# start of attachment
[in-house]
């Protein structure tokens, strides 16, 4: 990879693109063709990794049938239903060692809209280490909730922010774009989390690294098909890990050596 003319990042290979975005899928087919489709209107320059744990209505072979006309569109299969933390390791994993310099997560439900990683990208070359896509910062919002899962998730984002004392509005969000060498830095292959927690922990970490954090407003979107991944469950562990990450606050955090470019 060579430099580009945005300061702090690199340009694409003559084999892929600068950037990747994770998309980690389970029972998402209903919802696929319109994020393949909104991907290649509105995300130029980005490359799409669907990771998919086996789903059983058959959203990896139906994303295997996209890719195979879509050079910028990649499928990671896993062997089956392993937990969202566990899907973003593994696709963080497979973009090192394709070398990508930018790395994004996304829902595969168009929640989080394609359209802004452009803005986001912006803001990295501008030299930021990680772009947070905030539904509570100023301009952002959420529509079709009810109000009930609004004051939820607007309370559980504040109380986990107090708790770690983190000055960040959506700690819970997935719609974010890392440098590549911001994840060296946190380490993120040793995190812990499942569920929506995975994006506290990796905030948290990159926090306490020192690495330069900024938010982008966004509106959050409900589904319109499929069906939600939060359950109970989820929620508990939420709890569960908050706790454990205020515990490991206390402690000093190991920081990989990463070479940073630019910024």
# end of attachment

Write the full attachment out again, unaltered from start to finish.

[in-house]
């Protein structure tokens, strides 16, 4: 990879693109063709990794049938239903060692809209280490909730922010774009989390690294098909890990050596 003319990042290979975005899928087919489709209107320059744990209505072979006309569109299969933390390791994993310099997560439900990683990208070359896509910062919002899962998730984002004392509005969000060498830095292959927690922990970490954090407003979107991944469950562990990450606050955090470019 060579430099580009945005300061702090690199340009694409003559084999892929600068950037990747994770998309980690389970029972998402209903919802696929319109994020393949909104991907290649509105995300130029980005490359799409669907990771998919086996789903059983058959959203990896139906994303295997996209890719195979879509050079910028990649499928990671896993062997089956392993937990969202566990899907973003593994696709963080497979973009090192394709070398990508930018790395994004996304829902595969168009929640989080394609359209802004452009803005986001912006803001990295501008030299930021990680772009947070905030539904509570100023301009952002959420529509079709009810109000009930609004004051939820607007309370559980504040109380986990107090708790770690983190000055960040959506700690819970997935719609974010890392440098590549911001994840060296946190380490993120040793995190812990499942569920929506995975994006506290990796905030948290990159926090306490020192690495330069900024938010982008966004509106959050409900589904319109499929069906939600939060359950109970989820929620508990939420709890569960908050706790454990205020515990490991206390402690000093190991920081990989990463070479940073630019910024």